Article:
This case, as well as JTI Acquisition Company (2011) Ltd v HMRC, serves as a warning to taxpayers to ensure they have sufficient contemporaneous evidence to support the commercial purpose of a UK tax resident company in issuing and/or being party to a debt instrument, as well as the wider group purpose for the relevant arrangement. Clear support is required as to why any interposed intermediary is the right entity in the right jurisdiction for the corporate group as a whole to act as an acquisition vehicle and/or be party to a debt instrument. Furthermore, when a corporate group has a choice between debt and equity, the BlackRock decision renders it vital that there be a commercial purpose for choosing debt as the financing mechanism, including consideration of the ability to service the interest arising on the debt. As a result, UK corporate groups may wish to review material UK borrowings to confirm that they are still comfortable with the unallowable purpose rules in light of the BlackRock decision.
When the FTT examined the arrangements for the borrowing by LLC5, the court had found that while they did not include the usual covenants and guarantees that would be expected in an arm’s length transaction (i.e., that sufficient dividends would be paid to LLC5 to allow full payment of the interest to LLC4), such provisions were something the related parties involved would likely have agreed to, so could be presumed to have been included. The UTT disagreed, stating that only the actual terms applied could be considered and that the actual terms were not on an arm’s-length basis, and therefore failed the transfer pricing test. This in itself would have resulted in denial of the interest deduction, even absent the overlay of the unallowable purpose test.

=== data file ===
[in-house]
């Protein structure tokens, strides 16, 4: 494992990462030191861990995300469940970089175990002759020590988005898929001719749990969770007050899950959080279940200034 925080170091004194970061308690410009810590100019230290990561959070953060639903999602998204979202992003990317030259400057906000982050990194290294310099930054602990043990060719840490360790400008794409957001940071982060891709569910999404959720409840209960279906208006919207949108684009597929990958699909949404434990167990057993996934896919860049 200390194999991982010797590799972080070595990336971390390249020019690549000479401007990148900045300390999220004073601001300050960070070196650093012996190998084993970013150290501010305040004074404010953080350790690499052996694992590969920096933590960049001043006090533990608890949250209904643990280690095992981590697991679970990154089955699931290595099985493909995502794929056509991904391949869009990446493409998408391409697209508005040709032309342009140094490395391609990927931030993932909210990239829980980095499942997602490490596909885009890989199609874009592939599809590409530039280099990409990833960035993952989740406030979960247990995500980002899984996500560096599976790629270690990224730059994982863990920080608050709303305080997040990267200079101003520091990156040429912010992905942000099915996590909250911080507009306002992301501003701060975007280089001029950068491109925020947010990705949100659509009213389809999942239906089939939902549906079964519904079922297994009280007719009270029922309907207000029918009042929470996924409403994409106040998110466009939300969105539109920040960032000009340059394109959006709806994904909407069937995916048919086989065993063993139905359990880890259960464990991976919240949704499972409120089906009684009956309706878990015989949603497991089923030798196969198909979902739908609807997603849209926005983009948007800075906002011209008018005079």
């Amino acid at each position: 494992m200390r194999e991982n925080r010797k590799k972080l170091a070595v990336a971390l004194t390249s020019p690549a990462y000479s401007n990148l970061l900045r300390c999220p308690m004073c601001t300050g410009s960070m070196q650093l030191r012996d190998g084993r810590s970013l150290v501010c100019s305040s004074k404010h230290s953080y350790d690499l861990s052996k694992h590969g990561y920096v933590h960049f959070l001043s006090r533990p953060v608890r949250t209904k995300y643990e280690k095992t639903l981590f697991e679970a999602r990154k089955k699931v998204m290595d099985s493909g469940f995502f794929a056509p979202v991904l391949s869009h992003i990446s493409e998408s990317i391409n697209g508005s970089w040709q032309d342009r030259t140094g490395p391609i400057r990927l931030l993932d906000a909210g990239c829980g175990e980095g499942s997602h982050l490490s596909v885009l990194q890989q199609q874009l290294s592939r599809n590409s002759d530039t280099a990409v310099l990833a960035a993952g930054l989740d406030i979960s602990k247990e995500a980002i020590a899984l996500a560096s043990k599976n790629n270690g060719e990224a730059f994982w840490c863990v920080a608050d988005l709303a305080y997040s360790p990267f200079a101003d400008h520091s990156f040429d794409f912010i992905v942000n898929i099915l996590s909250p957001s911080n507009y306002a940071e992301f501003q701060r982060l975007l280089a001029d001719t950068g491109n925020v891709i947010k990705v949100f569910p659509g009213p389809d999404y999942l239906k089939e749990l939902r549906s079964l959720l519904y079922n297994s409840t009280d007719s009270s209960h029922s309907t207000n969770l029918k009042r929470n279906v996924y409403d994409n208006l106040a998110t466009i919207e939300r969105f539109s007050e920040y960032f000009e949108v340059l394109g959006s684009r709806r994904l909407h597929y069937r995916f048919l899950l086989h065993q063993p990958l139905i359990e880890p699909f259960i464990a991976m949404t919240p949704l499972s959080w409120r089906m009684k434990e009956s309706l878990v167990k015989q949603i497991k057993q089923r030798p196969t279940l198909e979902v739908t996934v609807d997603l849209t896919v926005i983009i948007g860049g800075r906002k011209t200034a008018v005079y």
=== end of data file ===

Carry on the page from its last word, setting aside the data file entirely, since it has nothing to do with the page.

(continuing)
While this ruling applies to the very specific facts of this case (notably that LLC5’s only investment was in preference shares rather than the more usual scenario of investment in ordinary shares), the main concern is that the UTT’s line of argument on covenants and guarantees could be adopted in other situations. For example, there is long-standing HMRC guidance on how a “borrowing unit” can be treated for transfer pricing of acquisition funding: in essence, it is acceptable to look at the borrower and all of its subsidiaries on a consolidated basis when assessing if there is sufficient income to cover interest payments, and the existence of formal covenants and guarantees can be taken as read. This decision challenges the position stated in that guidance and suggests that more careful consideration may be required as to the specific terms that wholly independent third parties would enter into in respect of any lending arrangement, and to consider which of those terms it is appropriate to reflect in the intercompany arrangement.
It is perhaps unlikely that HMRC will revoke its existing guidance, but it is important to remember that it is only guidance and it has no legislative force, which may be particularly relevant if intragroup arrangements are also being challenged for other reasons.
It is clear that the courts are prepared to give “teeth” to the unallowable purpose test in a wider sense than previously assumed by some. Equally, on transfer pricing this ruling may be a shot across the bow, encouraging greater care and depth on documentation for acquisition and other group structures.
In the broader context, this ruling is another reminder that, when HMRC alleges tax avoidance, it is not a sufficient defence to say that a transaction was “commercial” without proving that each element of the structure and arrangements were commercial, and that full arm’s length documentation and transfer pricing principles have been applied.